"It was written during one of those heightened moments of dread," says Fenner. "Certainly for anyone who was even remotely paying attention, there was so much opposition to the US involvement in Iraq. And the opposition wasn't just from the people; it was coming from members of congress and members of the senate and so on. The schtick that Bush was putting out there was so elaborate that it was literally like watching something fall apart. Chris and I started thinking a lot about this stuff, and he eventually wrote 'Resist War' in response. We tag-teamed a bit on the lyrics and figured that we'd include the song on our next record. But then a friend of our was insistent that people needed to hear it nowóand they did. We put it online and it quickly had a few thousand hits plus we started to get a lot of mail from supporters."
"Besides all the people that downloaded it, the song ended up on all these compilations so thousands and thousands of copies of that song ended up around the world," says Brown. "The reach of 'Resist War' has just been amazing. We were playing this gig in Salmon Arm, BC last year and these kids from Australia came up to me afterwards and said, 'We didn't know that was your song'óit had ended up on this peace compilation out of Australia. It's a definite indication of the positive impact that the internet and technology can have. It's really wonderful that a song can have a life like that, completely unmitigated by commerce."
Brown and Fenner recently appeared at the Leading Through Change conference in London, Ontario. Led by Canadian journalist Avi Lewis in conjunction with the release of his documentary The Take, the conference focused on the impact of globalization and other economics issues on rural communities.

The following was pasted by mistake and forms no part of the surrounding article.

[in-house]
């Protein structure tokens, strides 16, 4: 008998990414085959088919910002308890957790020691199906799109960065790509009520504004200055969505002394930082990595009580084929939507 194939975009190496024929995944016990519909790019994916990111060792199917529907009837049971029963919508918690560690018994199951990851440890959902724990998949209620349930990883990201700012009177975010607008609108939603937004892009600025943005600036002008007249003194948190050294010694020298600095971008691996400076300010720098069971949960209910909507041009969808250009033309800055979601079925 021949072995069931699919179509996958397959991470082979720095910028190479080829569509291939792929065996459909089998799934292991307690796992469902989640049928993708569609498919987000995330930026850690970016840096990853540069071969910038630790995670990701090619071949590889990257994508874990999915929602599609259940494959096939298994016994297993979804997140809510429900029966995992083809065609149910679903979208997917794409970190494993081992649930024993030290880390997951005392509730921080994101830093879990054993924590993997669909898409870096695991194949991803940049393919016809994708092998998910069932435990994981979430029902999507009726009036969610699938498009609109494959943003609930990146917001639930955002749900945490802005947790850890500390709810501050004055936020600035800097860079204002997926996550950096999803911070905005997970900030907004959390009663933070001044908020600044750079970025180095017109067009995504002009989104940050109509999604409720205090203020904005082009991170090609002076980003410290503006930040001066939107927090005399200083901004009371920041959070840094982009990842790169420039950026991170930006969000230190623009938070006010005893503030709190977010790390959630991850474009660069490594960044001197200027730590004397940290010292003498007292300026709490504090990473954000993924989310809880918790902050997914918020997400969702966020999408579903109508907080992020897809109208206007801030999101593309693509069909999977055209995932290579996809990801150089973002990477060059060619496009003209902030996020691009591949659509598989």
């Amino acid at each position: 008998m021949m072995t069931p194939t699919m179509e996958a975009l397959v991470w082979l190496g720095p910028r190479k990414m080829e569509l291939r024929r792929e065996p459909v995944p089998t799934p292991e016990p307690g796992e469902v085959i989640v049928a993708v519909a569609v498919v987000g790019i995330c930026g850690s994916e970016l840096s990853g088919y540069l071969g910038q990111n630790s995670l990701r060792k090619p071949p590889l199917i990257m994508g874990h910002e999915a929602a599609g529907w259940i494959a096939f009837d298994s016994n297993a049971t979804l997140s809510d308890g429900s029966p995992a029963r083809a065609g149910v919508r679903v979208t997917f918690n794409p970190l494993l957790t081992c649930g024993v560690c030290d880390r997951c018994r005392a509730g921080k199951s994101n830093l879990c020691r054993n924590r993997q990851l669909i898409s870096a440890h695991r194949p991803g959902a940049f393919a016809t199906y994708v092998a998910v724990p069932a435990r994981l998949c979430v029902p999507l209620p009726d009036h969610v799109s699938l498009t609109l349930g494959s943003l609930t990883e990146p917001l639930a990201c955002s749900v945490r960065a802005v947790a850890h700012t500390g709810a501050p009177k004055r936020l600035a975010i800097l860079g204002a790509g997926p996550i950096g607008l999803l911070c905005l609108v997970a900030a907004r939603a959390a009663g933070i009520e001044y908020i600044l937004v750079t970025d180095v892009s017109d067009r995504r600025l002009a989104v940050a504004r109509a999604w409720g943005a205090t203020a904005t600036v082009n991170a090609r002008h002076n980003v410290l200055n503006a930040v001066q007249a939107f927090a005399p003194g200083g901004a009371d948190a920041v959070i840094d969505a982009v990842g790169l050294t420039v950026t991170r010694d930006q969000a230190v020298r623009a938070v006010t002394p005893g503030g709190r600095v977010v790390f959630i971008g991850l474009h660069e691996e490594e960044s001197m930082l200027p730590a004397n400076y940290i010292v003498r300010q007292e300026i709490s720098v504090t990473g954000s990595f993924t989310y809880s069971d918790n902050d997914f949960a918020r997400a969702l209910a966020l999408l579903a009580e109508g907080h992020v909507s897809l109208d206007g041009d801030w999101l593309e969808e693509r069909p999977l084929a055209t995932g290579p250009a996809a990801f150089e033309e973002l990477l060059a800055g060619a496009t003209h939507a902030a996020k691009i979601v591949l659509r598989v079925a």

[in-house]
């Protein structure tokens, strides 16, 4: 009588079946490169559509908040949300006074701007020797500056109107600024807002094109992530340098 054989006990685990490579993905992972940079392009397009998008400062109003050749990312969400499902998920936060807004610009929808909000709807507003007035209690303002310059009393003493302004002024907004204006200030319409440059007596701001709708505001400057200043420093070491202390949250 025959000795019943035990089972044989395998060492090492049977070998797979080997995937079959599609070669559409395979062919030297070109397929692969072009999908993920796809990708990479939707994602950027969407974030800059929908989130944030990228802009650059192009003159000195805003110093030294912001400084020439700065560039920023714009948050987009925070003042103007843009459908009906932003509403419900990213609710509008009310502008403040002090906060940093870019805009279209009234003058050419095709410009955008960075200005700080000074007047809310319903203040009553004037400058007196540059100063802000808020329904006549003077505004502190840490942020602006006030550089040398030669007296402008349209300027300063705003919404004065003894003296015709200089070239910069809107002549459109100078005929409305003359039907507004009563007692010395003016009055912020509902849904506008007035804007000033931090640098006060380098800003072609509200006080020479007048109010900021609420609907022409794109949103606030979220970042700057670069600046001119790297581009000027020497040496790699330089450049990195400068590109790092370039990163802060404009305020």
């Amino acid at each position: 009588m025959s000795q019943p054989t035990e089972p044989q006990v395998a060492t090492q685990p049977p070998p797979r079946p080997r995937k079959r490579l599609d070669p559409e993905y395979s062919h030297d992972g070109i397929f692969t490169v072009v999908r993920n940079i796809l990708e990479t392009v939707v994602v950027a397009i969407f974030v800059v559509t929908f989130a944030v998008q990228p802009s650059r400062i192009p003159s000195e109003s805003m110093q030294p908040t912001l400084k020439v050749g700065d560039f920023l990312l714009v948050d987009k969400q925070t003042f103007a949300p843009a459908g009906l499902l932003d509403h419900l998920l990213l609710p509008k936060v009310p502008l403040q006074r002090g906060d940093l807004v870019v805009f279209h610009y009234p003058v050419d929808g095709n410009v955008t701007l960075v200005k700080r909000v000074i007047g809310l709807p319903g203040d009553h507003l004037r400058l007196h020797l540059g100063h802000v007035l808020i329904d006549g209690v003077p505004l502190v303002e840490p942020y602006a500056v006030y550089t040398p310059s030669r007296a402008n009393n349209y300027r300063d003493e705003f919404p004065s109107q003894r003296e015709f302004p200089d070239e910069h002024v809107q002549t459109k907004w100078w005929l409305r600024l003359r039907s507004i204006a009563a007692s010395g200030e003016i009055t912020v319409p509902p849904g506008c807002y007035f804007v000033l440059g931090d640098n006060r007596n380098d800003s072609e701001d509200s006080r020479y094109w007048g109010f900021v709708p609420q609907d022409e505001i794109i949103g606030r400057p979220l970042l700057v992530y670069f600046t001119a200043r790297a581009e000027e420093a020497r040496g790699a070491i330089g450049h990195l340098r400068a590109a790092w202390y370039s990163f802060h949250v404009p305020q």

"For us, there was an interesting parallel in terms of by-passing institutions that are dysfunctional, like record companies," says Brown. "All these farmers and other rural dwellers were basically asking how to approach government because their schools don't get the attention that the urban schools get, etc. A lot of their problems are based on the centralization of finance and the destruction of transportation and public goods like water and electricity. It was definitely an interesting thing to be part of, and we felt pretty honoured to have been asked to perform."
If you take one thing away from this article, have it be thisóChris Brown and Kate Fenner are NOT protest singers. They speak from the heart rather than from the lectern, using Fenner's viscous vocals and Brown's arrangements as their weapons of choice. Brown says the goals of the duo are deceptively simple, in spite of the context in which their music has been framed.
"We aspire to do something honest in the face of all the wretchedness in the world and to not toe the line and to not be glib and to not be ironicóthat's our goal."
For more information about Chris Brown and Kate Fenner, please visit their official web site at www.chrisandkate.com
Writer: Cameron Gordon